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What is Alzheimers disease?


Alzheimers disease is the most common cause of dementia,
affecting around 496,000 people in the UK. The term dementia
describes a set of symptoms which can include loss of memory,
mood changes, and problems with communication and
reasoning. These symptoms occur when the brain is damaged by
certain diseases and conditions, including Alzheimers disease.
This factsheet outlines the symptoms and risk factors for Alzheimers
disease, and describes what treatments are currently available.
Alzheimers disease, first described by the German neurologist
Alois Alzheimer, is a physical disease affecting the brain. During the
course of the disease, protein plaques and tangles develop in the
structure of the brain, leading to the death of brain cells. People with
Alzheimers also have a shortage of some important chemicals in their
brain. These chemicals are involved with the transmission of messages
within the brain.
Alzheimers is a progressive disease, which means that gradually,
over time, more parts of the brain are damaged. As this happens, the
symptoms become more severe.

Symptoms
People in the early stages of Alzheimers disease may experience
lapses of memory and have problems finding the right words. As the
disease progresses, they may:
become confused and frequently forget the names of people,
places, appointments and recent events
experience mood swings, feel sad or angry, or scared and frustrated
by their increasing memory loss
become more withdrawn, due either to a loss of confidence or to
communication problems
have difficulty carrying out everyday activities they may get
muddled checking their change at the shops or become unsure how
to work the TV remote.
As the disease progresses, people with Alzheimers will need more
support from those who care for them. Eventually, they will need help
with all their daily activities.
While there are some common symptoms of Alzheimers disease, it is
important to remember that everyone is unique. No two people are
likely to experience Alzheimers disease in the same way.

Mild cognitive impairment


Recently, some doctors have begun to use the term mild cognitive
impairment (MCI) when an individual has difficulty remembering
things or thinking clearly but the symptoms are not severe enough
to warrant a diagnosis of Alzheimers disease. Recent research
has shown that individuals with MCI have an increased risk of
developing Alzheimers disease. However, the conversion rate from
MCI to Alzheimers is low (about 1020 per cent each year), and
consequently a diagnosis of MCI does not always mean that the
person will go on to develop Alzheimers.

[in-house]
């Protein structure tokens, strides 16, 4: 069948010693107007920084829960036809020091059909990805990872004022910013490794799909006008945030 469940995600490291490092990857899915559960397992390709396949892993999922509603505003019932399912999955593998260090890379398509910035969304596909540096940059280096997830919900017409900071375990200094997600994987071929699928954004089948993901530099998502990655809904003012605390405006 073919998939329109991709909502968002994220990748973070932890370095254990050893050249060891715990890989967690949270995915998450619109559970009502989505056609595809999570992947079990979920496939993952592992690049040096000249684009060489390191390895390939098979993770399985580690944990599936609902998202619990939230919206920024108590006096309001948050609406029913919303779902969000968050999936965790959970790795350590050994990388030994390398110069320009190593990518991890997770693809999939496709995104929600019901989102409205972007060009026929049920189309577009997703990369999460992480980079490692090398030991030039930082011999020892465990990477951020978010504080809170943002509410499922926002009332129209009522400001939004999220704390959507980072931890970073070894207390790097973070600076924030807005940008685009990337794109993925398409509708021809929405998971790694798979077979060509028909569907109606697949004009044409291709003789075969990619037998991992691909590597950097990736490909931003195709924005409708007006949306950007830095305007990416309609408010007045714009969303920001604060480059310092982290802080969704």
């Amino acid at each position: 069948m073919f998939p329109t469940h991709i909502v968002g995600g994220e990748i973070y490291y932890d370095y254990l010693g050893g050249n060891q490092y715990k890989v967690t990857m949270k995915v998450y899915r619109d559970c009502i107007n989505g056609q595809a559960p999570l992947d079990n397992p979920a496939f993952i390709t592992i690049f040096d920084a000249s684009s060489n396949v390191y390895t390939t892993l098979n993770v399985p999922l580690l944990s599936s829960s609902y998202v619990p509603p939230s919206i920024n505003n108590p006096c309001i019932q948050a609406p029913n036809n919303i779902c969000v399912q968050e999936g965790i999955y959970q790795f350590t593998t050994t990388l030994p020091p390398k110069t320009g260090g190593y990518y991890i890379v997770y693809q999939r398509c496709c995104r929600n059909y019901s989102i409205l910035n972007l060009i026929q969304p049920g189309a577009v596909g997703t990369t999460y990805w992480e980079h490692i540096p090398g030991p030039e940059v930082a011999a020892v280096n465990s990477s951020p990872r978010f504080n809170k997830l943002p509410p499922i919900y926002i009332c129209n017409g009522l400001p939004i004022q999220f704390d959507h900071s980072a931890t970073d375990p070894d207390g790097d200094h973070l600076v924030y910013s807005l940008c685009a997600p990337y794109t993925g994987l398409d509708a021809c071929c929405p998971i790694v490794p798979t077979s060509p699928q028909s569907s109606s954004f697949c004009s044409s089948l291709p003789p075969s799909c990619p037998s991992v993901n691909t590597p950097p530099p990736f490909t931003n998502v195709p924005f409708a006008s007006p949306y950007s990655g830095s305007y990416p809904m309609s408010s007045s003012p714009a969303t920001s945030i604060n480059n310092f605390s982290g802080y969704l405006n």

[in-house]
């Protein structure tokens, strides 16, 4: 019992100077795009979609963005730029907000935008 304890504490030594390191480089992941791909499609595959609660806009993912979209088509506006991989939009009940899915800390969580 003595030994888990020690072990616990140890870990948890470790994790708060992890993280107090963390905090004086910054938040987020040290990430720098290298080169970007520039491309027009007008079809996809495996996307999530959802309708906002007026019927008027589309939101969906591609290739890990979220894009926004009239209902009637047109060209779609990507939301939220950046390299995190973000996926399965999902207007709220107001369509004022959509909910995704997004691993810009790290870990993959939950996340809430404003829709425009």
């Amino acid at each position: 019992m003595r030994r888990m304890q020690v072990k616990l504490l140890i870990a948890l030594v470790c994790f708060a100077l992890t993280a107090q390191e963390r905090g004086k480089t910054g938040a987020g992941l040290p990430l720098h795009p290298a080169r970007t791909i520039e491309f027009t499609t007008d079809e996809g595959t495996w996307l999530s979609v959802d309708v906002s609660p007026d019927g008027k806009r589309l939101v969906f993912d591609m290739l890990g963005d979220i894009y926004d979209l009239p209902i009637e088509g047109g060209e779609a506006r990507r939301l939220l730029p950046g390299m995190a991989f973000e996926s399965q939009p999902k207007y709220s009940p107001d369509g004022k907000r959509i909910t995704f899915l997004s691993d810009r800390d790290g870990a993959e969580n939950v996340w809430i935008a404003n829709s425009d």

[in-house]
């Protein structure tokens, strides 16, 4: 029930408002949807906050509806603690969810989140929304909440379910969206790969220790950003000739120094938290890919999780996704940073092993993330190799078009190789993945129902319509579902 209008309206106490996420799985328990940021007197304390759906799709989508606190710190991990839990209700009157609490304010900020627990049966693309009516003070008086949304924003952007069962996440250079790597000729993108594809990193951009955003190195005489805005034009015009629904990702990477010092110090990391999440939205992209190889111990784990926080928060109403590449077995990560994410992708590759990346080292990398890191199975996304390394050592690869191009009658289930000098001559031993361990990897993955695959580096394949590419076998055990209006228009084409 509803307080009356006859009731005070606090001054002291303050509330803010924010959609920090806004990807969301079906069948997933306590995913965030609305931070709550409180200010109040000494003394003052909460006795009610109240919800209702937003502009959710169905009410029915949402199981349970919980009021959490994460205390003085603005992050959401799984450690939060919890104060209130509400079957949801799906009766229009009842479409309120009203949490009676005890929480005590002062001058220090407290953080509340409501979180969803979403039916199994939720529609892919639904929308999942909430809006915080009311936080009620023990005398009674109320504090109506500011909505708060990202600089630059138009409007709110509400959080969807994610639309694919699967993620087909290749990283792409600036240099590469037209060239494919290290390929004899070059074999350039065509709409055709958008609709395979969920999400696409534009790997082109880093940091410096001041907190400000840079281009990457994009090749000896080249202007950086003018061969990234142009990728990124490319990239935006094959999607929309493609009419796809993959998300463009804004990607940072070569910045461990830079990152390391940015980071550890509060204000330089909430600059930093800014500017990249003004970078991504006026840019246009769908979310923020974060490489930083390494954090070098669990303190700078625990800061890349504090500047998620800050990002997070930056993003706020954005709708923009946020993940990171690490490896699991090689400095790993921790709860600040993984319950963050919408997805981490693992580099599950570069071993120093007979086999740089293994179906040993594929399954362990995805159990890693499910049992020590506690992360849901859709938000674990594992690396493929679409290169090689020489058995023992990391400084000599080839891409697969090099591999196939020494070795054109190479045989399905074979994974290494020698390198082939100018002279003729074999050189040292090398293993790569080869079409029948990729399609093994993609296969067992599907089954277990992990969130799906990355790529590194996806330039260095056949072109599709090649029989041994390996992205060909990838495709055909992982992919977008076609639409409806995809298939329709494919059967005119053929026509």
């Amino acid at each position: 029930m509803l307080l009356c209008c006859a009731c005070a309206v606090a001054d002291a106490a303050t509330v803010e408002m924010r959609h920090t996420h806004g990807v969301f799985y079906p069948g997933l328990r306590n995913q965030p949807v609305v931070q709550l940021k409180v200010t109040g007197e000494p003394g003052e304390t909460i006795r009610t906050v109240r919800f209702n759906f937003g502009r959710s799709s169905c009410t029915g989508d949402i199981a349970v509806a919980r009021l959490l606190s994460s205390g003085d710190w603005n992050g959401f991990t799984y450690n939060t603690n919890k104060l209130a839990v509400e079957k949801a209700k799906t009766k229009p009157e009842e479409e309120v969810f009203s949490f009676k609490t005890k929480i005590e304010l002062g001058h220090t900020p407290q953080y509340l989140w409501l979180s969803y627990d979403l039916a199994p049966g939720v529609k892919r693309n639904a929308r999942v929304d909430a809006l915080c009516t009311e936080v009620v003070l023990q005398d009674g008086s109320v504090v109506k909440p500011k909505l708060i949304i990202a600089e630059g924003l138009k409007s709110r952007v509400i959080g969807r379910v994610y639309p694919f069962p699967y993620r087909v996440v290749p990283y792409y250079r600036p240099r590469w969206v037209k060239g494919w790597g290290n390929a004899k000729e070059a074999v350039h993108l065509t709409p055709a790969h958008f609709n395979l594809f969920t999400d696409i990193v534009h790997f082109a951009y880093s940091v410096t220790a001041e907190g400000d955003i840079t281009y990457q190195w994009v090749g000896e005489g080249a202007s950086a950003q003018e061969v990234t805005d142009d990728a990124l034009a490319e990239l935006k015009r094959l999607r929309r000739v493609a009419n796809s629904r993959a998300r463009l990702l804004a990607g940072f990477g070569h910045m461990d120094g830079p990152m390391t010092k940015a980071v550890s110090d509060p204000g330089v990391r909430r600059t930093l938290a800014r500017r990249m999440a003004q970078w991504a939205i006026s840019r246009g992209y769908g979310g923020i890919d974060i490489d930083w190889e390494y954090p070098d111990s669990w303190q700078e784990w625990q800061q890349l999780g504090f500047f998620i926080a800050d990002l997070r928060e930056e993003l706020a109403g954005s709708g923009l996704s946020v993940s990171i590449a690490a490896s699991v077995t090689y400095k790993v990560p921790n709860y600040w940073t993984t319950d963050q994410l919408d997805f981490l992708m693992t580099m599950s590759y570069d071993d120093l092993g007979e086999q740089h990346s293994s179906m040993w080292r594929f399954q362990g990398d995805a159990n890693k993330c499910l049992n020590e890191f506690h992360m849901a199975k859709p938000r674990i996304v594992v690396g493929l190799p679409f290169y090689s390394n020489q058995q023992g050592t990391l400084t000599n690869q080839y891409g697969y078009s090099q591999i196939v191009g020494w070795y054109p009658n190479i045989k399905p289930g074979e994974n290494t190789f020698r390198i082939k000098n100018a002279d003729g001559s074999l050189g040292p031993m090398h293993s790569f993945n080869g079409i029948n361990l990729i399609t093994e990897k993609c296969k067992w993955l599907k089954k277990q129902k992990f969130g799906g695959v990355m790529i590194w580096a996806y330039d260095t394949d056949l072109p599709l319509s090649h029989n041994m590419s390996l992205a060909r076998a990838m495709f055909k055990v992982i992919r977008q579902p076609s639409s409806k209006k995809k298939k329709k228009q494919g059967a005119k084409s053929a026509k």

What causes Alzheimers disease?


So far, no one single factor has been identified as a cause for
Alzheimers disease. It is likely that a combination of factors, including
age, genetic inheritance, environmental factors, lifestyle and overall
general health, are responsible. In some people, the disease may
develop silently for many years before symptoms appear.
Age
Age is the greatest risk factor for dementia. Dementia affects one
in 14 people over the age of 65 and one in six over the age of 80.
However, dementia is not restricted to older people: in the UK, there
are over 17,000 people under the age of 65 with dementia, although
this figure is likely to be an underestimate.
Genetic inheritance
Many people fear that they may inherit Alzheimers disease and
scientists are currently investigating the genetic background to
Alzheimers.
We do know that there are a few families where there is a very clear
inheritance of the disease from one generation to the next. This is
often in families where the disease appears relatively early in life.
In the vast majority of cases, however, the influence of inherited genes
for Alzheimers disease in older people seems to be small. If a parent
or other relative has Alzheimers, your own chances of developing
the disease are only a little higher than if there were no cases of
Alzheimers in the immediate family.
For more information see factsheet 405, Genetics and dementia.

Environmental factors
The environmental factors that may contribute to the onset of
Alzheimers disease have yet to be identified. A few years ago, there
were concerns that exposure to aluminium might cause Alzheimers
disease. However, these fears have largely been discounted.
Other factors
Because of the difference in their chromosomal make-up, people with
Downs syndrome who live into their 50s and 60s are at particular risk
of developing Alzheimers disease.
People who have had severe head or whiplash injuries also appear
to be at increased risk of developing dementia. Boxers who receive
continual blows to the head are at risk too.
Research has also shown that people who smoke, and those who
have high blood pressure, high cholesterol levels or diabetes, are at
increased risk of developing Alzheimers. You can help reduce your
risk by not smoking, eating a healthy balanced diet and having
regular checks for blood pressure and cholesterol from middle
age. Maintaining a healthy weight and leading an active lifestyle
combining physical, social and mental activity will also help.

Getting a diagnosis
If you are concerned about your own health, or the health of someone
close to you, it is important to seek help from a GP. An early diagnosis
will have a number of benefits including the opportunity to plan for